5 Questions: ‘The Life and Times of Thomas Thumb, Jr.’s’ Ryan Fox

“In the end, I want as little silence in the audience as possible.”

Thomas Thumb, Jr. is the average American. He feels. He struggles. He desires. Working dead-end jobs between failed entrepreneurial ventures, “TJ” (to anyone who knows him well) plans to rise above his shortcomings with his sights set on one day making a giant golden pyramid his home.

There is one key difference between director Ryan Fox’s extravagant parable and every other rags-to-riches story: TJ has a giant thumb for a head. The Milwaukee-based director earns plenty of off-beat comedy from that particular quirk, but The Life and Times of Thomas Thumb, Jr. has plenty of heart to go along with its extra digit — even when its bizarro every man hits rock bottom.

After bringing its tragicomedy to the Fox Valley Region’s Wildwood Film Festival, the Phoenix Film Festival, and the Boston Underground Film Festival, The Life and Times of Thomas Thumb, Jr. comes to Madison for the Wisconsin Film Festival, and I asked Fox “5 Questions:”

1. So a guy with a thumb for a head…

I have some pretty gnarly looking thumbs. They’re called “clubbed” thumbs so they’re basically short and stubby. Actress Megan Fox actually has them too (no relation). I wanted to write a script glorifying them since I was teased about them from time to time when I was a kid. Then that quickly became why not just personify a giant thumb and make this unique looking guy my protagonist? That pretty much got the ball rolling as far as coming up with possible jokes and prop gags.

2. What was it like having to adjust the facial expressions on TJ during the shoot?

Pretty effortless actually. I used sticky-backed black felt and cut them out ahead of time and would just make notes of when to change them for each shot. The hardest part was removing them carefully without leaving any glue residue or damaging the airbrush paint job on the mask. If you look close enough you can basically tell in what order we shot each scene cause the thumb mask continually looks worse and worse.

3. What influenced your style in this? I see some resemblances to Royal Tenenbaums in the montages and obviously there’s a similarity with The Big Lebowski in your southern-drawling narrator, who’s fantastic.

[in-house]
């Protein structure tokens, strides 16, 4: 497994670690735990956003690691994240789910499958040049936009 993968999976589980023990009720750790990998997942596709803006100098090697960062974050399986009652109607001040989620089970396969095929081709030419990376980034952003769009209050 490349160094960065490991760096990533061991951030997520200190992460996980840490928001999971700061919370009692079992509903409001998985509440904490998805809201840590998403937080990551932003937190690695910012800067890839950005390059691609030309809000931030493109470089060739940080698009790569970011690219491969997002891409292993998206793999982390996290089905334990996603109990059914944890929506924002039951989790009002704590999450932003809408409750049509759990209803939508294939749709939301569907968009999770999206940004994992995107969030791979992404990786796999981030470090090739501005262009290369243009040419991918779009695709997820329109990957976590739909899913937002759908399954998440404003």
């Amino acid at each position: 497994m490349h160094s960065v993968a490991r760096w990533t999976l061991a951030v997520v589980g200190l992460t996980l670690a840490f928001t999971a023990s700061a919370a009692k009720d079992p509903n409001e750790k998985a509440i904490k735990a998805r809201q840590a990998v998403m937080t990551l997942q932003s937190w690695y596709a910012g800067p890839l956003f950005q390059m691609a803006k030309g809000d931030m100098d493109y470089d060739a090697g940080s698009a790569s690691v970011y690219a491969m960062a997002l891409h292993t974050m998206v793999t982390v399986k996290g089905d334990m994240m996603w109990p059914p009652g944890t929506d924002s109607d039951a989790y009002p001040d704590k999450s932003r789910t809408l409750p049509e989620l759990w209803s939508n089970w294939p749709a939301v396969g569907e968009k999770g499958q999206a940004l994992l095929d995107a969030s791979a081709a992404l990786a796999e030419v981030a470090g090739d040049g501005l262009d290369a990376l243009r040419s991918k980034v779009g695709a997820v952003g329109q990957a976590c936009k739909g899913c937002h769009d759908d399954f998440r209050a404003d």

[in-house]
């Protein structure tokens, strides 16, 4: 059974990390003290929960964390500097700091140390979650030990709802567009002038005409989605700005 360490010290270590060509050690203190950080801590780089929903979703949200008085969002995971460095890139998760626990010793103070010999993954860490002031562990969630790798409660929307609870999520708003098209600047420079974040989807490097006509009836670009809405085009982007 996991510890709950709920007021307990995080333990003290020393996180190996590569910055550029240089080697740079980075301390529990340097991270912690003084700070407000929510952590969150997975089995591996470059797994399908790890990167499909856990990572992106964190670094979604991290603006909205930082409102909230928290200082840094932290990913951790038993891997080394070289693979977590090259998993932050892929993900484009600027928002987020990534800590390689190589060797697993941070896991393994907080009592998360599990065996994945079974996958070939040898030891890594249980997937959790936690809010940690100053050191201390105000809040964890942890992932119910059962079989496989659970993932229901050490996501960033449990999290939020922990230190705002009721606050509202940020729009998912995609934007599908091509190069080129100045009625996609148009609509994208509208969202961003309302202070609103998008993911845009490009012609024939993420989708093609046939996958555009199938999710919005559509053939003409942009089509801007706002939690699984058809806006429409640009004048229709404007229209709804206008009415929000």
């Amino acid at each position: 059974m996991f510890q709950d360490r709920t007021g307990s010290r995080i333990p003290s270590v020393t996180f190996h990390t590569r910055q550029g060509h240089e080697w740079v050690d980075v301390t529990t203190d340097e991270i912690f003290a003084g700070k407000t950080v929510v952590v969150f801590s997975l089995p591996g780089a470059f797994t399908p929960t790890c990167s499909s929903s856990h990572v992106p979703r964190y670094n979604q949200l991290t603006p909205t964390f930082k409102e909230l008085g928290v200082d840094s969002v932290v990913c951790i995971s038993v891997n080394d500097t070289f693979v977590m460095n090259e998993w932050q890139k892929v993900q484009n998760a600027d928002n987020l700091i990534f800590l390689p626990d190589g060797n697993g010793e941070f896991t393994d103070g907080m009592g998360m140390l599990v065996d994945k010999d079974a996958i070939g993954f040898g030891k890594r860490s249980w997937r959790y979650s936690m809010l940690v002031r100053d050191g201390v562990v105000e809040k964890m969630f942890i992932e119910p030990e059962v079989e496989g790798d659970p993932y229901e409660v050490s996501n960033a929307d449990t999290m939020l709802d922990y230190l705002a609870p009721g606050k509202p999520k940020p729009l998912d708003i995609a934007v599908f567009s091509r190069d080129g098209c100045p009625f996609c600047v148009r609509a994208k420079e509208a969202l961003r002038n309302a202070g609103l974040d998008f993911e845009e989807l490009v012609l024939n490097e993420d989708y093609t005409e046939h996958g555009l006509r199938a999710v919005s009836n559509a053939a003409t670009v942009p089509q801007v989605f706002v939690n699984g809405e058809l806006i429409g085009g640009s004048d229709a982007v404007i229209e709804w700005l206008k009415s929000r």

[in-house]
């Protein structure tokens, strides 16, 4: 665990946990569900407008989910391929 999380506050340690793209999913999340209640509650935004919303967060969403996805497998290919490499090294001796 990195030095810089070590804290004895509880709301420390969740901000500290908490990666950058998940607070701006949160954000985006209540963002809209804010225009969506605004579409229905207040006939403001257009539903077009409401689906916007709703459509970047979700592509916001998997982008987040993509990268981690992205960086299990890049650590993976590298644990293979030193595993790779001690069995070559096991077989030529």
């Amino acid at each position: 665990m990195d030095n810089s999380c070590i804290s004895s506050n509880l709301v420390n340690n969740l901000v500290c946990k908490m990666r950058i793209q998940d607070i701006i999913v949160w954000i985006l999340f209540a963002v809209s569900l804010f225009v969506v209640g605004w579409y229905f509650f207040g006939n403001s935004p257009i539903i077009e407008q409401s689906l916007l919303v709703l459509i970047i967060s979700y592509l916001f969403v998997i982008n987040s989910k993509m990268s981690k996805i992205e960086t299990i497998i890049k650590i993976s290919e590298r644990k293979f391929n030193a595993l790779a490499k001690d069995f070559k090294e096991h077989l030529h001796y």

I love Wes Anderson but he wasn’t an inspiration for anything. I’m kinda curious which shots remind you of Royal Tenenbaums now. That’s interesting. For the narrator, I knew I always wanted a classic, wholesome sounding voice since I knew it would pair well with some of the absurdist narration and vulgarity. It was a toss up between Adam West or Sam Elliott and I found an impressionist that could do both. In the end I just preferred his Sam since Adam West sounds already a bit too comical. Other than that, I’ve always been a fan of fast cuts. It keeps the audience’s attention while propelling the story forward. It also works well for jokes. In the end, I want as little silence in the audience as possible.

4. You introduce a key plot point in Dr. Chaft, who peddles sketchy penis extensions with tacky commercials. I think Thomas Thumb is funnier for it, but why did you make his television ad so cheap?

It just adds to the feeling that this guy is really a shoddy, ill-informed doctor. Pretty much a mix between content you’d see on Adult Swim and those horrible lawyer commercials you see on local television. Almost like Dr. Nick from The Simpsons.

5. Did the 24k gold pyramid idea come before you had a place to shoot?

This was one of the most luck-filled, crazy revelations that occurred while making the film and in the end completely made my ending. A gold house was always in my script so the plan was to just use After Effects and make a house appear gold plated in a basic closing shot. A couple of weeks before shooting that scene I was hanging out with a friend in Gurnee and she knew nothing of my film but in conversation she mentioned she lived near a giant gold pyramid house. My jaw dropped and I was pretty much crying tears of joy at the potential of this location. I honestly left immediately, drove two miles and there it was in all its beauty. I looked it up on Facebook, messaged the guy, and got a response within a minute from the son of the man who built it in the 70s. He told me to let him know what day worked for me and it was done. He couldn’t have been more supportive and it was an incredible coincidence. Once I knew I had the location I knew I had to make a music video styled, self-indulgent ending.

  • The Life and Times of Thomas Thumb, Jr. plays as part of the “Beyond the Pale” program on Fri, Apr 15 at 9:00p in the Madison Museum of Contemporary Art.